Reduction of orifice diameter of nozzle is advantageous to the fuel atomization in a D.I. diesel engine. However, the diameter reduction is usually accompanied with decrease of spray tip penetration, thus worsening fuel spatial-distribution and fuel-air mixing. In this paper, a group-hole nozzle concept was proposed to solve the problem resulting from minimization of orifice diameter. Compared to the conventional multi-hole nozzle, group-hole nozzle has a series group of orifices, and each group consists of two micro-orifices with a small spatial interval and small angle. For examining the characteristics of the spray injected by the group-hole nozzle, the ultraviolet-visible laser absorption-scattering (LAS) imaging technique was adopted to determine vapor concentration and droplets density as well as other spray characteristics such as spray angle and penetration of both vapor and liquid phases.
Technical Paper

Split Injection Spray Development, Mixture Formation, and Combustion Processes in a Diesel Engine Piston Cavity: Rig Test and Real Engine Results

The objectives of this study are to investigate the effects of premixed charge compression ignition (PCCI) strategies with split injection on soot emission characteristics. The split injection conditions included three injection intervals (1.1 ms, 1.3 ms, and 1.5 ms) and three injection quantity fraction ratios (Q1/Q2 = 10.0/14.6 mm3/st, 15.2/9.4 mm3/st, and 20.0/4.6 mm3/st). The results in real engine tests showed that shorter injection intervals, and the 1st injection quantity contributes to reduced soot emissions. A rig test with high-pressure and high-temperature constant-volume vessel (CVV) and a two-dimensional (2D) model piston cavity were used to determine correlations between injection conditions and soot emissions. During the rig test, fuel was injected into the CVV by a single-hole nozzle under split injection strategies. The injection strategies include the same injection intervals and quantity fraction ratios as in the real engine test.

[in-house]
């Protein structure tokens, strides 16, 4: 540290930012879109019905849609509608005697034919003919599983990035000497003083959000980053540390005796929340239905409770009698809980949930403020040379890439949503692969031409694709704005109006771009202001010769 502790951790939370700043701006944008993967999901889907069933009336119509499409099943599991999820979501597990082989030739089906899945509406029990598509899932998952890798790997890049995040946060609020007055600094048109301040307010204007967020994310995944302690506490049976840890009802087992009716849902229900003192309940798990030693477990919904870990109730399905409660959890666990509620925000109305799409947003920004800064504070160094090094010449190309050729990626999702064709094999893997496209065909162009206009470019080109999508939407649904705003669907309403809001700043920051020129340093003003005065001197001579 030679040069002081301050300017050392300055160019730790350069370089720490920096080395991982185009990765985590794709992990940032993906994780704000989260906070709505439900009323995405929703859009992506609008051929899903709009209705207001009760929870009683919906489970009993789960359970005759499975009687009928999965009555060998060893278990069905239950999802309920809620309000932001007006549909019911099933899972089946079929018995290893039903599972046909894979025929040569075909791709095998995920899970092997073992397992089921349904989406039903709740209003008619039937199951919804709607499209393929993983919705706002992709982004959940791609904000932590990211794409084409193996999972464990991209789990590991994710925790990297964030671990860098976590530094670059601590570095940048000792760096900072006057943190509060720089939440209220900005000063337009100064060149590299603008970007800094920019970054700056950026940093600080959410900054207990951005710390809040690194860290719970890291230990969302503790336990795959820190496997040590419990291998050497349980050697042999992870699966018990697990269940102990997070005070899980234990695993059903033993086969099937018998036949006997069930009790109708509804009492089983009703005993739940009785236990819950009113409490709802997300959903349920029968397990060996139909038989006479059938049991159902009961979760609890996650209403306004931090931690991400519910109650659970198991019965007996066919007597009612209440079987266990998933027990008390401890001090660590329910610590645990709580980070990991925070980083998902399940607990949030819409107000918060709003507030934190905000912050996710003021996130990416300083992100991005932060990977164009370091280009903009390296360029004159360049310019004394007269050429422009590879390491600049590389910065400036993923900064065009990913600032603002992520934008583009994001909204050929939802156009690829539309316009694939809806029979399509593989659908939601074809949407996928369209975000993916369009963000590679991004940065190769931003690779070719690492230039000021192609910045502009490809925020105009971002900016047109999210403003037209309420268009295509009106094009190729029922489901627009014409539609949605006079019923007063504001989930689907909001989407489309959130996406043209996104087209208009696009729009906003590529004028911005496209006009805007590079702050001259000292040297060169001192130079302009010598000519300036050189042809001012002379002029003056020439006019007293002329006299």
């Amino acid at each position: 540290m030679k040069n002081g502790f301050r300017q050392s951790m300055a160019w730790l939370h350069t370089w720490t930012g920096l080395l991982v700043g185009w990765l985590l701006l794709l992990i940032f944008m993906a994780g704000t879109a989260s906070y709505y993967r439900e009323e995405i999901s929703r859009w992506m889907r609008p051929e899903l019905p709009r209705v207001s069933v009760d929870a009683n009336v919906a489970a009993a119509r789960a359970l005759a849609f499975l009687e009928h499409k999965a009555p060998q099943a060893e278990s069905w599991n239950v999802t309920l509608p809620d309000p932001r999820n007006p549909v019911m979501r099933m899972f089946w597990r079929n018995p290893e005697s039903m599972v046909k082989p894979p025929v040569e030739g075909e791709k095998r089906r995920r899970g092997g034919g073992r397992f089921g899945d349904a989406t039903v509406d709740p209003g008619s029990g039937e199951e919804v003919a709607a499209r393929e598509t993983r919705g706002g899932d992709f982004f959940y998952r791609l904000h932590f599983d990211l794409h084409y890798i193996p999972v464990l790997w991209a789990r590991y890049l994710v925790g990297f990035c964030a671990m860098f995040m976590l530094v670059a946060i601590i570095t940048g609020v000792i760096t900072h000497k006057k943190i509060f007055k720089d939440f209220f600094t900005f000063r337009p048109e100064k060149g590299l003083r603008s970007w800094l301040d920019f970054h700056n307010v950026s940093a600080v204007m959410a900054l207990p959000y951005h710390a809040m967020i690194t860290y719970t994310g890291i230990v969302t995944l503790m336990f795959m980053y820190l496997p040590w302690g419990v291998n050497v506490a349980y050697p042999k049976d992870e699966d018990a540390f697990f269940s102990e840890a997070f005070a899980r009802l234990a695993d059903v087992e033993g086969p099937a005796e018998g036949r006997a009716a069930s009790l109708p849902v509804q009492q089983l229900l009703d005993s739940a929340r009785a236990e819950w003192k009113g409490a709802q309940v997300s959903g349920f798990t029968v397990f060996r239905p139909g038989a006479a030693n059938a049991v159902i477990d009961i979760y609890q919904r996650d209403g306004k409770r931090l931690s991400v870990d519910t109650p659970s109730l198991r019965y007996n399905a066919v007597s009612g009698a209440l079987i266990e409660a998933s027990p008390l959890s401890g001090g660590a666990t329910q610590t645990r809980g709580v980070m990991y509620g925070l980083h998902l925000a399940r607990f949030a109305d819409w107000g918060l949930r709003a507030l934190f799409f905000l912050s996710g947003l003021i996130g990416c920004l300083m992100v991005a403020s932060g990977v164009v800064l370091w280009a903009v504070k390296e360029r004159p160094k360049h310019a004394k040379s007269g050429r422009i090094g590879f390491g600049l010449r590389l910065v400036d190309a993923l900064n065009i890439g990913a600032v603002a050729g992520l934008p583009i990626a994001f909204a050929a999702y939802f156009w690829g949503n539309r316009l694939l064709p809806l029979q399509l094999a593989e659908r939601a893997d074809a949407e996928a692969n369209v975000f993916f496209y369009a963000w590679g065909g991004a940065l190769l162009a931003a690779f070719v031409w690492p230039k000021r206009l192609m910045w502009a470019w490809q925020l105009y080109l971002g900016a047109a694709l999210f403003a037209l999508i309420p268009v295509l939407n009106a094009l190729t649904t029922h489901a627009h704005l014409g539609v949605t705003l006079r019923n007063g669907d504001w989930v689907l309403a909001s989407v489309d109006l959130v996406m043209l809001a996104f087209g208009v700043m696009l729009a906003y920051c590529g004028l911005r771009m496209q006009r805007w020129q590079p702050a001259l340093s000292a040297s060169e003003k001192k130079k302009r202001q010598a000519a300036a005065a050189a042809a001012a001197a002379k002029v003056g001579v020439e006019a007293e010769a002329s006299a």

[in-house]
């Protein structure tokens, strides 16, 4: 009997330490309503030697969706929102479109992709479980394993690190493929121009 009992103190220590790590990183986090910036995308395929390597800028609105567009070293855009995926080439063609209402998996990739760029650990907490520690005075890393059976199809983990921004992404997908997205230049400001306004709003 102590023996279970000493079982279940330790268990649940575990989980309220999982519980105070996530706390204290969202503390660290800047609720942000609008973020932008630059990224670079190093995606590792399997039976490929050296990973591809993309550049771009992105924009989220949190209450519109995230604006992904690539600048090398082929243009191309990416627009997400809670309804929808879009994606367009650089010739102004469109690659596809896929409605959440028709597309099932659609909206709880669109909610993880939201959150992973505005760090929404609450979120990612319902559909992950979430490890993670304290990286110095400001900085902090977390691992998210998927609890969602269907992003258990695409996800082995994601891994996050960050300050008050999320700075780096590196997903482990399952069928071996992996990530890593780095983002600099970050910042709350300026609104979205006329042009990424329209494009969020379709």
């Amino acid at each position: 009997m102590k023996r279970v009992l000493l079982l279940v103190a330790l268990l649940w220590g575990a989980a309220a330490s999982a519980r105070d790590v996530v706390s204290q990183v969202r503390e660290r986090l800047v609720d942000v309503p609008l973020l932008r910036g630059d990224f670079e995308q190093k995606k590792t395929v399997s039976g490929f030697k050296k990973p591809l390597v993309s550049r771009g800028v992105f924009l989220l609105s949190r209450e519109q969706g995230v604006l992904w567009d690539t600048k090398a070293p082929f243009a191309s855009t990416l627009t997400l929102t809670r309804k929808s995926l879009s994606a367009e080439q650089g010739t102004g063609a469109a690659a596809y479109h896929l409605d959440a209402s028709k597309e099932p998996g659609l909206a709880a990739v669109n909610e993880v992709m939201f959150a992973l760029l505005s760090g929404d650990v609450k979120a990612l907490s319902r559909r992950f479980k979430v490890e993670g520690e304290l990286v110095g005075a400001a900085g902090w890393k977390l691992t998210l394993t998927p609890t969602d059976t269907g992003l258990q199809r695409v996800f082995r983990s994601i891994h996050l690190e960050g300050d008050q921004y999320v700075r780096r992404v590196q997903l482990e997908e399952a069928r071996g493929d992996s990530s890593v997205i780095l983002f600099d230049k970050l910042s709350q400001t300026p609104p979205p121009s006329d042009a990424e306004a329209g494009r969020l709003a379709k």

Journal Article

Small Injection Amount Fuel Spray Characteristics Injected by Hole-Type Nozzle for D.I. Diesel Engine